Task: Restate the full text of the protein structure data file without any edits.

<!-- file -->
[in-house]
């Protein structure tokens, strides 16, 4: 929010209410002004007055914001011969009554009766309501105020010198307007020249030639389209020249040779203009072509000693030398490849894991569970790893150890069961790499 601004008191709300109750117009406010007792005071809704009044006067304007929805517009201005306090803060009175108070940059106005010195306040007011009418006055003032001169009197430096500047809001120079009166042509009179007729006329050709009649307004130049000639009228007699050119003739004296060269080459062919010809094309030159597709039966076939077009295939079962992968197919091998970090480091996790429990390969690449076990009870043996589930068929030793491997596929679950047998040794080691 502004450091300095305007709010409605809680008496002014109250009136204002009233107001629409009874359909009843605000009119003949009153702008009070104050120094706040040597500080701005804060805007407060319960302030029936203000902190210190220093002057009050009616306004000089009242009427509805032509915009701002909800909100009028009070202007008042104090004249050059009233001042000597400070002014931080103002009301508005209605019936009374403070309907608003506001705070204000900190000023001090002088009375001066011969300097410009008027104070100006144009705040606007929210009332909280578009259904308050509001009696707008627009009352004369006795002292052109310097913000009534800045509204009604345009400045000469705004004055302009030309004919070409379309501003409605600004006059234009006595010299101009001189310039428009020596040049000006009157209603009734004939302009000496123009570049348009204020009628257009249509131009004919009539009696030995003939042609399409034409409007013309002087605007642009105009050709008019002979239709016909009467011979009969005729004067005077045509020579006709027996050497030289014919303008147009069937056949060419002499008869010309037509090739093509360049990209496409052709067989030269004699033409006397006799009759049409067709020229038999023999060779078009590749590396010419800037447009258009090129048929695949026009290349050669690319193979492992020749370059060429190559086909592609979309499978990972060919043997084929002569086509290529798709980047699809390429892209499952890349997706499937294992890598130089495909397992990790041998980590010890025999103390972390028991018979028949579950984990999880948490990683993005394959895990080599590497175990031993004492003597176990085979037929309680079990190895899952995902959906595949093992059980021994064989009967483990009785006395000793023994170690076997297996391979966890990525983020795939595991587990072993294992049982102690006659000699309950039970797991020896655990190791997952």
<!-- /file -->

[in-house]
């Protein structure tokens, strides 16, 4: 929010209410002004007055914001011969009554009766309501105020010198307007020249030639389209020249040779203009072509000693030398490849894991569970790893150890069961790499 601004008191709300109750117009406010007792005071809704009044006067304007929805517009201005306090803060009175108070940059106005010195306040007011009418006055003032001169009197430096500047809001120079009166042509009179007729006329050709009649307004130049000639009228007699050119003739004296060269080459062919010809094309030159597709039966076939077009295939079962992968197919091998970090480091996790429990390969690449076990009870043996589930068929030793491997596929679950047998040794080691 502004450091300095305007709010409605809680008496002014109250009136204002009233107001629409009874359909009843605000009119003949009153702008009070104050120094706040040597500080701005804060805007407060319960302030029936203000902190210190220093002057009050009616306004000089009242009427509805032509915009701002909800909100009028009070202007008042104090004249050059009233001042000597400070002014931080103002009301508005209605019936009374403070309907608003506001705070204000900190000023001090002088009375001066011969300097410009008027104070100006144009705040606007929210009332909280578009259904308050509001009696707008627009009352004369006795002292052109310097913000009534800045509204009604345009400045000469705004004055302009030309004919070409379309501003409605600004006059234009006595010299101009001189310039428009020596040049000006009157209603009734004939302009000496123009570049348009204020009628257009249509131009004919009539009696030995003939042609399409034409409007013309002087605007642009105009050709008019002979239709016909009467011979009969005729004067005077045509020579006709027996050497030289014919303008147009069937056949060419002499008869010309037509090739093509360049990209496409052709067989030269004699033409006397006799009759049409067709020229038999023999060779078009590749590396010419800037447009258009090129048929695949026009290349050669690319193979492992020749370059060429190559086909592609979309499978990972060919043997084929002569086509290529798709980047699809390429892209499952890349997706499937294992890598130089495909397992990790041998980590010890025999103390972390028991018979028949579950984990999880948490990683993005394959895990080599590497175990031993004492003597176990085979037929309680079990190895899952995902959906595949093992059980021994064989009967483990009785006395000793023994170690076997297996391979966890990525983020795939595991587990072993294992049982102690006659000699309950039970797991020896655990190791997952």